From the desk of Dr. Mohan Dewan | Assisted by: Adv. Arjun Pradhan Adv. Shubham Borkar
Santa Claus is a legendary character who brings gifts to children. St. Nicholas of Myra (now known as Demre, Turkey), was a bishop famous for his compassion for the poor and particularly, children. His philanthropy became so legendary that it inspired others all over the world at Christmas.
A standardized visual image of Santa Claus started shaping up in the 1860s, when American political cartoonist, Thomas Nast, created sketches for a New York publication. Many of the early depictions displayed Santa Claus visiting the military troops during the Civil War. His illustrations were instrumental in establishing the present-day image of Santa Claus as a jolly, bearded man in a fur-laden hat.
Source - Google
However, in the earliest illustrations of Santa Claus, his suit was in green colour. These illustrations appeared in the 1863 edition in Harper’s Weekly, a political magazine, under the heading, “A Christmas Furlough.”
Source - Google
A Tree-mendous renewal
Since the 1920s, Coca-Cola began placing its Christmas ads in popular magazines which depicted a department-store man dressed as Santa, relaxing with a bottle of Coke drawn by Fred Mizen. However, the advertising agency working with the company, wanted the campaign to have a version of Santa Claus which was realistic as well as symbolic.
Thereafter in 1931, the company commissioned, Haddon Sundblom (Sundblom) a Dutch illustrator, to re-illustrate Santa Claus for its festive marketing campaigns. Sundblom took inspiration, from Clement Clark Moore's 1822 poem "A Visit from St. Nicholas" (which is often referred to as "The Night Before Christmas" after its famous first line) and came up with the present-day versions of Santa, with his signature red velvet vest and white beard (red and white being Coca-Cola’s signature colours.) This image of Santa gained popularity in the United States and Canada which was reinforced through songs, radio and television broadcasts, children's books, films and advertising.
Source - Google
In the U.S. alone, there are approximately 150+ records at the U.S. Patent & Trademark Office (USPTO) for active and inactive registrations/applications for “Santa" or a variation thereof. However, the use of the image of Santa has become so widespread that it is not sure that it functions as a source identifier or protectable under the US Trademark Laws in isolation. As a result, most trademark registrations in the U.S. include not only the image of Santa, but other elements such as words or other graphical elements which together might be distinctive or protectable as a trademark or service mark. Nevertheless, the US Copyright Law provides for the protection for artistic works of Santa Claus.
Similarly in India, there are several registrations for ‘SANTA CLAUS’ and variations thereof being used for various goods. For example, “ ” and “ ” in respect of readymade garments, headgear and footwear; “SANTACLAUS” for liquor; “santa claus” for chewing tobacco and “Santa” for incense sticks.
Creating a brand image: Lessons to learn
While it is true that Coca Cola did not invent the concept of Santa Claus however, they cemented their version of Santa as the epitome of Christmas making him universal on cards, books, movies and TV shows.
The idea of connecting Santa Claus with the brand's identity was a big risk for the company whose main product not exactly what people may prefer in winters.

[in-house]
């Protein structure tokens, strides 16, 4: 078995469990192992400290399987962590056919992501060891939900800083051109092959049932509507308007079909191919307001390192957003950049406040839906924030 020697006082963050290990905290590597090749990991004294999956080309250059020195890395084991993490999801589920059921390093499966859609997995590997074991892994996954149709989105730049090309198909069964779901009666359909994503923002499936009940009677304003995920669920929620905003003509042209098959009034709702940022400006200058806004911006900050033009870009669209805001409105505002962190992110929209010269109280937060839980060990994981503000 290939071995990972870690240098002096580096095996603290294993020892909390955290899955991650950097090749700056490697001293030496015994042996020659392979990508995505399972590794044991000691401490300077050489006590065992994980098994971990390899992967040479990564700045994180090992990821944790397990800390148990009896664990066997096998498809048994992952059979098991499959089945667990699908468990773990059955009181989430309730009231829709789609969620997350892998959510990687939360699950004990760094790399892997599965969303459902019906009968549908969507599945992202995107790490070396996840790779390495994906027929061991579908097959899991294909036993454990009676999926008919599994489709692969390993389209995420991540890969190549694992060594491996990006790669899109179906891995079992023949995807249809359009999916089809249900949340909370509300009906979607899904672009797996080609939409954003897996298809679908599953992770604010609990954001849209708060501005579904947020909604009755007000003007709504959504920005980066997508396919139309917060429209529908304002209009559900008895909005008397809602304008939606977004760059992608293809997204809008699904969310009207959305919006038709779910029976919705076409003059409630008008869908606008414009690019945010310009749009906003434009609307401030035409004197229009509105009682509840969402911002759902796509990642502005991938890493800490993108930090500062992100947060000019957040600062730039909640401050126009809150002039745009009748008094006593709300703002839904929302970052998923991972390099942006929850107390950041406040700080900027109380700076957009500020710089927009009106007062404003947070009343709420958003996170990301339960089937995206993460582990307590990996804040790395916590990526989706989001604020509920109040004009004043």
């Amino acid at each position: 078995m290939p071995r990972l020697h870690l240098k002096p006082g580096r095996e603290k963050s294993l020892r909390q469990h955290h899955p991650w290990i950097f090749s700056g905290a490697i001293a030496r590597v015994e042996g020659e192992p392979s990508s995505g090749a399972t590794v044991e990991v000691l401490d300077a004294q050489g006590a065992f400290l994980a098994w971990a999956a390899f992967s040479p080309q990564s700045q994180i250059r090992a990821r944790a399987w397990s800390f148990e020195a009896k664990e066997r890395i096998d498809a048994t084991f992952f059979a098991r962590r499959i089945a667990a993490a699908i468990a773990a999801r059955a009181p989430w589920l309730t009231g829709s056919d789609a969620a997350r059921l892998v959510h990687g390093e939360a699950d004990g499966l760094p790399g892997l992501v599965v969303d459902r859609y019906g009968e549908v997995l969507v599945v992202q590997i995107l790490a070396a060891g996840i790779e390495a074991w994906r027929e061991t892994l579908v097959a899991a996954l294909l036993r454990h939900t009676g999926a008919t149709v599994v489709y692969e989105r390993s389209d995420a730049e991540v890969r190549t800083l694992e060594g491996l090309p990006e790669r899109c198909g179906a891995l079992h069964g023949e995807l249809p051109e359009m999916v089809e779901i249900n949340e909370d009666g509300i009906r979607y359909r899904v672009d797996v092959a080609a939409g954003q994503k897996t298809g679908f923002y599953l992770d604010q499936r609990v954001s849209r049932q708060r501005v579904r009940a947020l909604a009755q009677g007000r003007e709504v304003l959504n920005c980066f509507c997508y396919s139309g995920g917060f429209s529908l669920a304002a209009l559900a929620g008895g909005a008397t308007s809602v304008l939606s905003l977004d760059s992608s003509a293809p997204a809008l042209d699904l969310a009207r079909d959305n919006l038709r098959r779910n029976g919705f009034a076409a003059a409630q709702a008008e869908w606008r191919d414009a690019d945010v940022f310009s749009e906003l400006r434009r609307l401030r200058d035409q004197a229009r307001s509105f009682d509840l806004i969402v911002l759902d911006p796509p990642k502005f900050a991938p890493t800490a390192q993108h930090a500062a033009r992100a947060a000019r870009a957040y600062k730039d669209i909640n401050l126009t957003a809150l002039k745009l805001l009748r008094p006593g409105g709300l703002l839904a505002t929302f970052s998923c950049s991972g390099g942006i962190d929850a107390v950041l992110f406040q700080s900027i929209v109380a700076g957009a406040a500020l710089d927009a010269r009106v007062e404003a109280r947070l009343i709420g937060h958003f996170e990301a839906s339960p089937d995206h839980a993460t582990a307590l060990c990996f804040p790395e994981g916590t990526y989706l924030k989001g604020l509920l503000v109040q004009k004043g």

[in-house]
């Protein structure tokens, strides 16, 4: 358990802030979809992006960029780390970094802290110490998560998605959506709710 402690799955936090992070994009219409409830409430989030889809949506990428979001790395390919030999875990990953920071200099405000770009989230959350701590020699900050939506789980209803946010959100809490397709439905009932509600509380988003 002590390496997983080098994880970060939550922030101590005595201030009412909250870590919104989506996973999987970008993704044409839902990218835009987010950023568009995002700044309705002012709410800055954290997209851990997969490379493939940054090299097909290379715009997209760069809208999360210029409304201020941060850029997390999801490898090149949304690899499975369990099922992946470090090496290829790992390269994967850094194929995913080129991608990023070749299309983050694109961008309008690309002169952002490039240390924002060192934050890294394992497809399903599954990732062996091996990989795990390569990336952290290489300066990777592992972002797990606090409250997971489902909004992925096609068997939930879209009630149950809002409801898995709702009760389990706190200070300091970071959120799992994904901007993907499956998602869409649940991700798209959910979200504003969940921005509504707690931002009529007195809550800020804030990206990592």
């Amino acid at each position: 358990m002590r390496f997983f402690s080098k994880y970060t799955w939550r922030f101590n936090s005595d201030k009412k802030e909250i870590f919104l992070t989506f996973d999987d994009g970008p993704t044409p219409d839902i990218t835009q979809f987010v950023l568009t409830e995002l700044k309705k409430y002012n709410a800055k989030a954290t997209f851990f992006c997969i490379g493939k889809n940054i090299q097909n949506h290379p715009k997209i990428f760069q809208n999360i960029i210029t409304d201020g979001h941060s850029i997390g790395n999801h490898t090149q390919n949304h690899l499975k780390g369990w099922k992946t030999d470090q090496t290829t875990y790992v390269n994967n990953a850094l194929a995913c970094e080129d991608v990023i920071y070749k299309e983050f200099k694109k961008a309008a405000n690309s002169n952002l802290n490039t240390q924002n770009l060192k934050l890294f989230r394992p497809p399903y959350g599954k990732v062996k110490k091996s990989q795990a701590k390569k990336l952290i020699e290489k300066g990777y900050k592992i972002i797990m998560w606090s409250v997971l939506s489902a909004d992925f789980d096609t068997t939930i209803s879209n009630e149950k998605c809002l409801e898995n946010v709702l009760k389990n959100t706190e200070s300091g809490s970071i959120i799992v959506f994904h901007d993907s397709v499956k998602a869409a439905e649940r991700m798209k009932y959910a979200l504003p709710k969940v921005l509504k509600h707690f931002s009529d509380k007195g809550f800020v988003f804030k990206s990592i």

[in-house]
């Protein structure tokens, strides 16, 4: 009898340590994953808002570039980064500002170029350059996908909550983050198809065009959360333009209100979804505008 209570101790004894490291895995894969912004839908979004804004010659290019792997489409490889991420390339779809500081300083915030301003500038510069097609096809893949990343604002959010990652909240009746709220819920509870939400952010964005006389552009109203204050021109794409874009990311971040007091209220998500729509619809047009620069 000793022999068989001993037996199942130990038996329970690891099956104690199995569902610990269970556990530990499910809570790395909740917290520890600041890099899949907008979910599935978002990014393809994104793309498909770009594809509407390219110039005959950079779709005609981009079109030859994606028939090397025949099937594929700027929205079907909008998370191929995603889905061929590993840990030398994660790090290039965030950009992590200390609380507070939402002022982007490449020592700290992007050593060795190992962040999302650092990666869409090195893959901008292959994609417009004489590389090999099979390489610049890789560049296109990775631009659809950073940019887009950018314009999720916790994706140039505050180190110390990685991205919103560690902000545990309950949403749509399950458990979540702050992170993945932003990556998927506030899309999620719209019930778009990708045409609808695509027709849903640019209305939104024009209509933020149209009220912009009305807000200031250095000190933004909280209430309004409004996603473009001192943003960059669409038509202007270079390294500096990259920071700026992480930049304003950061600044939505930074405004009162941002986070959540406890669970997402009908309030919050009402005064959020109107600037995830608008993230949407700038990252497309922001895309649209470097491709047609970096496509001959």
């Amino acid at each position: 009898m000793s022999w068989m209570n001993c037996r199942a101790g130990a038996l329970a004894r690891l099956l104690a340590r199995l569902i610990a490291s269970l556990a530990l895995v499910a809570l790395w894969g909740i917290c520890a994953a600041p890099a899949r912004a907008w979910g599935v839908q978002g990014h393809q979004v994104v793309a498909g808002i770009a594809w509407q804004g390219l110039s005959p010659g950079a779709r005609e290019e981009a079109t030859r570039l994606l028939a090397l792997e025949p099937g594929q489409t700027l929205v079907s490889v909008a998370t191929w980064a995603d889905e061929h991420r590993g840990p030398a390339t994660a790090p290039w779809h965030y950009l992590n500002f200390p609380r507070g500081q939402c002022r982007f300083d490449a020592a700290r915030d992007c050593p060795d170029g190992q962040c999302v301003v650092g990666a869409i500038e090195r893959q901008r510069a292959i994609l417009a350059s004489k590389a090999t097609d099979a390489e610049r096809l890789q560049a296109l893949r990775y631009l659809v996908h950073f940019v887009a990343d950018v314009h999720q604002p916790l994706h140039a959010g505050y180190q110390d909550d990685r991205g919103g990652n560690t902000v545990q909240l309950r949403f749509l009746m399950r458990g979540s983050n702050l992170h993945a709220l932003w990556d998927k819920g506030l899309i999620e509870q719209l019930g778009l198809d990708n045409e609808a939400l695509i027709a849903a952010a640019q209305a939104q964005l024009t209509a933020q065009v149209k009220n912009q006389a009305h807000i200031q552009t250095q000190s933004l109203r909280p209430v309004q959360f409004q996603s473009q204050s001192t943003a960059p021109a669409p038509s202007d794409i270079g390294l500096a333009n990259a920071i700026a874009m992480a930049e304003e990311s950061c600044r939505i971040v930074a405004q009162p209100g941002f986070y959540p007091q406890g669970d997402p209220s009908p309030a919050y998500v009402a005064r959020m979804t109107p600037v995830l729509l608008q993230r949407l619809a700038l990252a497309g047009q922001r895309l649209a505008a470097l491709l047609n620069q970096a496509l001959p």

However, Santa Claus matched perfectly with Coca Cola’s sense of respect for the past and for family traditions and this is why the link between Christmas holidays and Coca-Cola was a great success.
To create a successful brand, it is important to be aware of the long-term values and the reputation you would like to build with your target audience. Once this is clear, creators should allow the brand to speak for itself and be the ambassador of such values.
In the digital era, companies often rely on social media to position their brand the way they want it to be seen. However, taken by the impulse to upload more content in less time, one should never forget about the centrality of IP protection which is valuable in conferring a better control over one’s brand and prevent infringement.
Hence, knowledge of Intellectual Property is necessary for everyone in almost every sphere of life and that, nothing should be considered as cost-free; even Santa comes with a Clause!
- Provided by my good friend, Phil Furgang.
It’s paradoxical that the idea of living a long life appeals to everyone,
but the idea of getting old doesn’t appeal to anyone.
— Andy Rooney
My mother always used to say, “The older you get, the better you get.
Unless you're a banana.”
— Betty White
I'm at an age when my back goes out more than I do.
— Phyllis Diller
Life is a moderately good play with a badly written third act.
— Truman Capote
Jean-Noël Kapferer is an Emiritus Professor of Marketing at HEC Paris and a Ph.D. from Kellogg Business School. He is known for his works on brand identity, strategic brand management, brand portfolios, brand architectures.
In 1966, Kapferer invented The Kapferer Brand Identity Prism through which any brand owner can analyse the identity of his/her brand with the six elements from the prism.
In this article, we will understand this brilliant branding/marketing tool in simpler terms.
A broad idea is that, these six aspects are detrimental to brand building and if they are aligned correctly, these aspects work together to strengthen a brand’s identity. A brand owner needs to pay attention to all these six aspects and cannot neglect even one as they are crucial for projecting a brand as the brand owner wishes/or wants to it to be, which in turn results in customer associating with the brand.